In contrast to docs-as-code tools, help authoring tools (HATs) refer to the common toolset often used by technical writers. Common HATs include MadCap Flare, Adobe Robohelp, Author-it, and more. You can use these tools to create API documentation. There are pros and cons with HATs.
Here’s a sample help output from Flare for the Photobucket API:
Some advantages of using a HAT include the following:
If writers are going to be creating and publishing the documentation, using a tool technical writers are familiar with is a good idea.
When you have to deal with versioning, translation, content re-use, conditional filtering, authoring workflows, and PDF output, you’re going to struggle to make this work with the other tools mentioned in this course.
You won’t have a division between an output that is generated from a reference doc generator (such as Swagger) and user guide material. It can be one seamless whole.
HATs reinforce the fact that good API documentation is more than just a set of endpoints and parameters. Good API documentation includes guides and tutorial topics as well. Developers rarely write that kind of information, yet it’s just as important as the reference documentation. HATs lend themselves more to these guide and tutorial topics.
Some disadvantages of using a HAT include the following:
Almost no HAT runs on a Mac. But many developers and designers prefer Macs because they have a much better development platform (the command line is much friendlier and functional, for example). To make a curl call, you just open Terminal and paste in the call. With a Windows machine, installing curl and libcurl is much more onerous and harder to use.
If most developers use Macs but you use a PC (to accommodate your HAT), you may struggle to install developer tools or to follow internal tutorials to get set up and test out content.
The output from a help authoring tool usually looks dated. The problem with the dated tripane look and feel is that API documentation is the interface that users navigate. There isn’t a separate GUI interface that the help complements. The help is front and center as the information product that users get.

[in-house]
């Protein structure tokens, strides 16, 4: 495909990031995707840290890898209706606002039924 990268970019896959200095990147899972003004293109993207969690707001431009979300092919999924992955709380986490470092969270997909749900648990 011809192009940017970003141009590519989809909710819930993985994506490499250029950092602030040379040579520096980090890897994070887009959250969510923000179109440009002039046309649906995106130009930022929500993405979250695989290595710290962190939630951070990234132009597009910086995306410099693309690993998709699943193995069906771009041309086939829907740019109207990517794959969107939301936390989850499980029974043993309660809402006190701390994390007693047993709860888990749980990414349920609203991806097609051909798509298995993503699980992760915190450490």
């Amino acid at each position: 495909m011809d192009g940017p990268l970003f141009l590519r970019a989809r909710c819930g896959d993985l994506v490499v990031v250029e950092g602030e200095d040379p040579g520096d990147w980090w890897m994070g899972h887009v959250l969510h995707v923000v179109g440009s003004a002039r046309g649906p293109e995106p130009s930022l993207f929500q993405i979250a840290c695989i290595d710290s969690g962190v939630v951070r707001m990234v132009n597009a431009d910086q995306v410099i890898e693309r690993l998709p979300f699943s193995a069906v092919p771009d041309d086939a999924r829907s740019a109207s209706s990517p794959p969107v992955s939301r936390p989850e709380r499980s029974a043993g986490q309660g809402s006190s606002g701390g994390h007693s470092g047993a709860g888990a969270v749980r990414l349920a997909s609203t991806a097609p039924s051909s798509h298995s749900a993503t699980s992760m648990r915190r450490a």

If you want to promote the idea that your API is modern and awesome, you want a website that looks modern and awesome as well. In fact, you might have a UX developer create the website itself. If you lead with an outdated tripane site that loads frames, developers may not be as excited to use your API.
In Flare’s latest release, you can customize the display in pretty significant ways, so maybe it will help end the dated tripane output look and feel.
Many of the API doc sites are single-website experiences. The API docs are usually part of the main website, not a link that opens in its own window and frame, separate from the other content.
If you can output a format that another site can consume, great. But if you split and divide the user into separate sites, you’re following a less common pattern with API doc sites.
If you’re hoping for developers to contribute to the documentation, it’s going to be hard to get buy-in if you’re using a HAT. HATs are tools for writers, not developers. (Then again, if you don’t expect developers to contribute, then this becomes a moot point.)
A lot of the solutions we’ve looked at tend to break down when you start applying more difficult requirements in your tech comm scenario. You may have to resort to more traditional tech comm tooling if you have to deal with some of the following challenges:
You can often find ways to handle these challenges with non-traditional tools, but it’s not going to be a push-button experience. It will require a higher degree of technical skill and coding.
At one company where I used Jekyll, we had requirements around both PDF output and versioning. We singled sourced the content into about 8 different outputs (for different product lines and programming languages). It was double that number if you included PDF output for the same content.
Jekyll provides a templating language called Liquid that allows you to do conditional filtering, content re-use, variables, and more, so you can fill these more robust requirements. I used this advanced logic to single source the output without duplicating the content.
To handle PDF, I integrated a tool called Prince, which converts a list of HTML pages into a PDF document, complete with running headers and footers, page numbering, and other print styling. Other writers might use Pandoc to fill simpler PDF requirements.
To handle authentication, we uploaded the HTML output into a Salesforce site.com space and used Salesforce as the authentication layer. The custom uploading was my least favorite part of the solution, but a more integrated authentication solution (potentially using One Login or a custom authentication solution) would have required more engineering resources.
My point is that you can handle these more challenging factors with non-traditional tools, but it requires more expertise.
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© 2017, Tom Johnson